For the mitigation to occur, the victim must stop announcing its networks via BGP to the public internet. Simultaneously, the mitigation vendor must take over and announce those same networks on their customer’s behalf. If there is overlap, there can be routing contention on the internet. If there’s a delay, the victim’s network could be adversely affected by the DDoS attack or simply offline because no routing announcements occur during the switchover.

However, the nuance goes deeper. There may also be filtering in place by another service provider, which breaks when the mitigation vendor takes over. An organization may experience a performance degradation of their service, an e-commerce website, for example, due to the path changes and filtering happening on the internet.

Visualizing BGP announcements

Considering a DDoS attack and its mitigation can take many minutes and affect an organization’s line of business application(s), visibility into the various elements of the process is crucial. For example, an organization under attack will need visibility into the following:

  • When an attack occurred
  • When the mitigation activation took place
  • How effective that mitigation is
  • How routes are being announced before, during, and after the mitigation
  • When the mitigation ends

Most organizations can’t afford to have a visibility blindspot that lasts many minutes, especially during this type of crisis, so visualizing these elements is very important to managing the attack and returning to normal.

In the graphic below, notice we can see when the mitigation was activated. There was also a problem with the activation, and the mitigation provider never entirely took over routing announcements for the victim. This would mean both a delay in the mitigation activation and contention with routing on the public internet. As a result, there would be reachability problems to the victim’s network and publicly available services. This specific kind of network visibility is crucial to managing an attack successfully.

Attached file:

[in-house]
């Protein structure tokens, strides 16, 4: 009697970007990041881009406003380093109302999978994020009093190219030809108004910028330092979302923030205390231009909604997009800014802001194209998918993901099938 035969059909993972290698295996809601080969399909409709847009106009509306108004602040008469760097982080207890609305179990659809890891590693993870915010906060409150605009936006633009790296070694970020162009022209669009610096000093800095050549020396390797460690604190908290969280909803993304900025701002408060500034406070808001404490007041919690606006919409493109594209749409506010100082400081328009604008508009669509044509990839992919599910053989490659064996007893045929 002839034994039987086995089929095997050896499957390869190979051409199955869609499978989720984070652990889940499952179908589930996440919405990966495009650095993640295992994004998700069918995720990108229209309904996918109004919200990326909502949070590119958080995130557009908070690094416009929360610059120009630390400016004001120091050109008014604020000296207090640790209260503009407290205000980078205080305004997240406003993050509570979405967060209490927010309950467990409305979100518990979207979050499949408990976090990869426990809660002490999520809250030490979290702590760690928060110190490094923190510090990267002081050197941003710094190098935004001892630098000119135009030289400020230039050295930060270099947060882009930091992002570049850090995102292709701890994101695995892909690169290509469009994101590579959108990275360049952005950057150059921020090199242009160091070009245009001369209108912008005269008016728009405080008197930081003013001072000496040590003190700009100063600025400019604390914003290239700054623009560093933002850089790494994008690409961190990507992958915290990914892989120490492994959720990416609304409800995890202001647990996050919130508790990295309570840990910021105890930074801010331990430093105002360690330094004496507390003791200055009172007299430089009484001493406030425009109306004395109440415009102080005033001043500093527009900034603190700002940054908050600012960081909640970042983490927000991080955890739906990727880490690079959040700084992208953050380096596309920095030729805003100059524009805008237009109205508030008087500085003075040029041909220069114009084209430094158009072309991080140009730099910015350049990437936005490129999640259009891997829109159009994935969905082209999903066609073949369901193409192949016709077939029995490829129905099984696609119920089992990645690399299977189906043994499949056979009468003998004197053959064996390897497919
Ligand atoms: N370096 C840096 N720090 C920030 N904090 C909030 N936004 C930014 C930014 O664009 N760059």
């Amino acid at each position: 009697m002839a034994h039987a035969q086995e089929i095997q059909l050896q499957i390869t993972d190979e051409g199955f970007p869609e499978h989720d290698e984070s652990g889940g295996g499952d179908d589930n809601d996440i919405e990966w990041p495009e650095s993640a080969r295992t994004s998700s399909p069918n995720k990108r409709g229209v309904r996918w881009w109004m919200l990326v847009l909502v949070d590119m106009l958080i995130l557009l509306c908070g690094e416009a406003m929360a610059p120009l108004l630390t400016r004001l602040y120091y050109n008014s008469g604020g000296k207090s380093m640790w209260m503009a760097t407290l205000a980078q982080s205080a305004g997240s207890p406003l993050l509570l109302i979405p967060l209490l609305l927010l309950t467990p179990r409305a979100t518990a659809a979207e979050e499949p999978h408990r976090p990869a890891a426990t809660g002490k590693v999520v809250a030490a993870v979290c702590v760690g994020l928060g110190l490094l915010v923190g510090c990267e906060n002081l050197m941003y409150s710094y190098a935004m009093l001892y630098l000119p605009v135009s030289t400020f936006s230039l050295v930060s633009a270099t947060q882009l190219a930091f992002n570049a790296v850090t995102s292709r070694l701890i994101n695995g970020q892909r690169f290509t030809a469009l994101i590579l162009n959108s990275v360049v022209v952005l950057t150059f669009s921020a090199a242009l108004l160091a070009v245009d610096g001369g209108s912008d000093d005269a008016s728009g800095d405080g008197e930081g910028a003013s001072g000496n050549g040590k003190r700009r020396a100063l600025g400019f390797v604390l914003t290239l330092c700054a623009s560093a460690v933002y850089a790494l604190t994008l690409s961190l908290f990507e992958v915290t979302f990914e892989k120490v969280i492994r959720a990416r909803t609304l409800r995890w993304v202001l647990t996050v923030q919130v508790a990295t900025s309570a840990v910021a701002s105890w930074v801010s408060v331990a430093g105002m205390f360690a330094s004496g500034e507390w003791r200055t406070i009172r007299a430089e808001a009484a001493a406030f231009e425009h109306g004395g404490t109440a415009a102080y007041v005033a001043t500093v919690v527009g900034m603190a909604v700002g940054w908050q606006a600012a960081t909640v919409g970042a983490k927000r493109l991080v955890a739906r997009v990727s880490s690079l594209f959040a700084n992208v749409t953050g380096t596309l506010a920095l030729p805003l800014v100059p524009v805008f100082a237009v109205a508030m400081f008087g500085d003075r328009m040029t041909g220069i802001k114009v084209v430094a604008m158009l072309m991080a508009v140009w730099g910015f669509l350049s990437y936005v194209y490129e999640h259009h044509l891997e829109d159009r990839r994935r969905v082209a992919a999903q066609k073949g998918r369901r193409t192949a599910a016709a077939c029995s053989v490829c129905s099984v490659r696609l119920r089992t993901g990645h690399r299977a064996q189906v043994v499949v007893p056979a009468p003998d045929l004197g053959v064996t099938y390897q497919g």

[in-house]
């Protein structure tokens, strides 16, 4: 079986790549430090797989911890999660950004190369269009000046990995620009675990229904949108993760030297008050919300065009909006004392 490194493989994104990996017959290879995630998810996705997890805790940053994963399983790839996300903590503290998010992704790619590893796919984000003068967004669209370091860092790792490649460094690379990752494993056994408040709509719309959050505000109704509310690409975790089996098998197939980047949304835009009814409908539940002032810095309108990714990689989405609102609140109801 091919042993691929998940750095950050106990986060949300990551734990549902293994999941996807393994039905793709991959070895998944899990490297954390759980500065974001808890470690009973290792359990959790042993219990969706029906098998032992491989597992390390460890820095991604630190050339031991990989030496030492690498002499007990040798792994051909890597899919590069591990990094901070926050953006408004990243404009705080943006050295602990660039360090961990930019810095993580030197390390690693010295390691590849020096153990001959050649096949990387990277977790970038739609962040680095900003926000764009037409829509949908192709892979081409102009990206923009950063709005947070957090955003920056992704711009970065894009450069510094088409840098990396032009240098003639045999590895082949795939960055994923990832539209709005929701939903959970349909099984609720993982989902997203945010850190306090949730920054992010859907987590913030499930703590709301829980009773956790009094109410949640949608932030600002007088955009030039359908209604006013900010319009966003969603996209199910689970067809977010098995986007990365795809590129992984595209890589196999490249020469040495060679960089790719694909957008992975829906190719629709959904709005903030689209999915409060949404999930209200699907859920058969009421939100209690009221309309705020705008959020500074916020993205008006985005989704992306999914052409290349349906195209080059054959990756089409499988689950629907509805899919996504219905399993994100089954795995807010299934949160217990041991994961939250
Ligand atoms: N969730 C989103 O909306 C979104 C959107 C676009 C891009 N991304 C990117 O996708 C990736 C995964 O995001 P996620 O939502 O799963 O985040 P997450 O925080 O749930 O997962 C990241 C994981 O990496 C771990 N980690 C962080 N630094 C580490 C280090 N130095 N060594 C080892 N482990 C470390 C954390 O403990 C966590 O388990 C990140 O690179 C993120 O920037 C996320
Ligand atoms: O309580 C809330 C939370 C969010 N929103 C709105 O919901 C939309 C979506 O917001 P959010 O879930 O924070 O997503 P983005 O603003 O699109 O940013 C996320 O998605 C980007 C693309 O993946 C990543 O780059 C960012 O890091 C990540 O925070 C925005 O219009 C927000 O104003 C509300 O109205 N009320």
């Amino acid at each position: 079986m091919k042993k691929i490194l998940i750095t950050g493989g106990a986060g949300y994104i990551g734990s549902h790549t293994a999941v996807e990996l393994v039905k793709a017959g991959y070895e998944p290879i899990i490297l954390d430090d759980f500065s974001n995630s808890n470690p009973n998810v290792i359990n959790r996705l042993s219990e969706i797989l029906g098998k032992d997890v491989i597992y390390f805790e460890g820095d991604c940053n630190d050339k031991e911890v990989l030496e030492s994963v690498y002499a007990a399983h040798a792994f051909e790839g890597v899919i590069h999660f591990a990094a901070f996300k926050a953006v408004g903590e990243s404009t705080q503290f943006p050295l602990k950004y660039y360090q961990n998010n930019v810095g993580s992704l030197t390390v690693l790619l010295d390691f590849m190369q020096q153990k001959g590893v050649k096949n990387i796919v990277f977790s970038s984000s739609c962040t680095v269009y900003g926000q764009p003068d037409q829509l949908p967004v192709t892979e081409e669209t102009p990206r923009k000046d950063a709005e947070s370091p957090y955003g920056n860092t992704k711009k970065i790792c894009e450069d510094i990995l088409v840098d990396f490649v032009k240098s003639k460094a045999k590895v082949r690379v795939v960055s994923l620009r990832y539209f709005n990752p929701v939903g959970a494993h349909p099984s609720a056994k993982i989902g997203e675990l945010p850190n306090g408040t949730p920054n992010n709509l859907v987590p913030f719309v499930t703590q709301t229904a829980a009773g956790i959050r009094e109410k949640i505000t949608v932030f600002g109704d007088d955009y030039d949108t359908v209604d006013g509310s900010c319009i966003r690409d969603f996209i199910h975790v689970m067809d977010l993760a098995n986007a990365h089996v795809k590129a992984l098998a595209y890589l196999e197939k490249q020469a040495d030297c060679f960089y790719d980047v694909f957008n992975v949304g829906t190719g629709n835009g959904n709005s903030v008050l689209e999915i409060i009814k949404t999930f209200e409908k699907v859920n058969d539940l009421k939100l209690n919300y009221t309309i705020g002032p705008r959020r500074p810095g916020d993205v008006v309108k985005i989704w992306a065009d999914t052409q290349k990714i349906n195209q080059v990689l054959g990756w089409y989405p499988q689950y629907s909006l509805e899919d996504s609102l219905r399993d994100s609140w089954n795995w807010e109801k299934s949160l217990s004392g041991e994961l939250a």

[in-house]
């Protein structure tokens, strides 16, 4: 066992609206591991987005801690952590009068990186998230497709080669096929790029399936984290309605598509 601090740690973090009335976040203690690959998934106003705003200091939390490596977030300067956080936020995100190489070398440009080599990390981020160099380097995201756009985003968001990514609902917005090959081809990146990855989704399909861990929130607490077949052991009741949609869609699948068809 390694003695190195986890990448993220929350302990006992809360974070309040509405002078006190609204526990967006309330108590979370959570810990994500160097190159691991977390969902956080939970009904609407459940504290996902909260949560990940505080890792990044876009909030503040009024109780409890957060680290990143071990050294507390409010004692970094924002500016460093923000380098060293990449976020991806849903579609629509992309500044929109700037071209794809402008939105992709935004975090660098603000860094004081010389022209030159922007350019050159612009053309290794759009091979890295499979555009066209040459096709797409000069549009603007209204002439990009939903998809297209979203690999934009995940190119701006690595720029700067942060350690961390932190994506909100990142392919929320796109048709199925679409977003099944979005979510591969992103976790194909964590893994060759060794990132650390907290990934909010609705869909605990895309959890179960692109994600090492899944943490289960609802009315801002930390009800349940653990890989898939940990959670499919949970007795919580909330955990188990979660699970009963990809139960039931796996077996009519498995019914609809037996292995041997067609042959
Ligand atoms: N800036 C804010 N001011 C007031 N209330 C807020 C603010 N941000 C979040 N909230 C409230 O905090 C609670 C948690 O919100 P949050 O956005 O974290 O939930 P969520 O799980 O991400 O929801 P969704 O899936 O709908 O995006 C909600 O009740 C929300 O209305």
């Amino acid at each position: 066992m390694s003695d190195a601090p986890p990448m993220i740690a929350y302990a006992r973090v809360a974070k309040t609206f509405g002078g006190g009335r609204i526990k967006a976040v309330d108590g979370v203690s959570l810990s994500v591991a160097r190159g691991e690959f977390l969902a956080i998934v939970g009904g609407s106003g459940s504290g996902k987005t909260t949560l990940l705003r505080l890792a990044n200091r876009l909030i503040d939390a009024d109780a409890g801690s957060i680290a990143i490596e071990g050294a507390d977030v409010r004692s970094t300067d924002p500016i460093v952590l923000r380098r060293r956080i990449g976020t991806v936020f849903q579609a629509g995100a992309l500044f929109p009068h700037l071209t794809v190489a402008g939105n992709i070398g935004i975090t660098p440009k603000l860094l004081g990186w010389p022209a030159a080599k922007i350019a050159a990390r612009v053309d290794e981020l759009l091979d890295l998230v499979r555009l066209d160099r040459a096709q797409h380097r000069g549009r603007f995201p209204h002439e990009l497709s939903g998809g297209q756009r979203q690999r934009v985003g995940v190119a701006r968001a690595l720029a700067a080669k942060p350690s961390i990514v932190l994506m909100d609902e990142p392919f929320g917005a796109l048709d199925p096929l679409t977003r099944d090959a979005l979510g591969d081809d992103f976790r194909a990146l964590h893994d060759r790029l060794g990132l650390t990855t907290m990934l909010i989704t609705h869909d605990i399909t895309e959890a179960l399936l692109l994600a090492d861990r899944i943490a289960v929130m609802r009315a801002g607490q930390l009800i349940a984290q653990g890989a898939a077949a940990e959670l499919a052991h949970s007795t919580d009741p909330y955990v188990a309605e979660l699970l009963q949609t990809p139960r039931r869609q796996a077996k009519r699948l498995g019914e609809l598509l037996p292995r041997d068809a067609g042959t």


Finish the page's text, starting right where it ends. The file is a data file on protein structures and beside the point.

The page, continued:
Moment of DDoS mitigation activation

Kentik’s unique visibility capability

Kentik provides visibility into an organization’s routing announcements before, during, and after a DDoS attack and mitigation. Using Kentik Protect and Kentik’s synthetic testing functionality, we can recognize the beginnings of a DDoS attack, alert the network team, and activate automated mitigation. More precisely, we can detect the exact moment an activation occurred, its effectiveness, when it ended, and if/when routing returned to normal.

At first glance, a DDoS attack may seem less sophisticated than other types of network attacks. Still, because it directly impacts BGP routing announcements to the world, it is nevertheless devastating. Visibility into the attack and mitigation is therefore critical for any organization with a public internet presence.

Watch this video interview and demonstration to learn more about DDoS mitigation and Kentik’s unique ability to provide visibility into the entire process before, during, and after.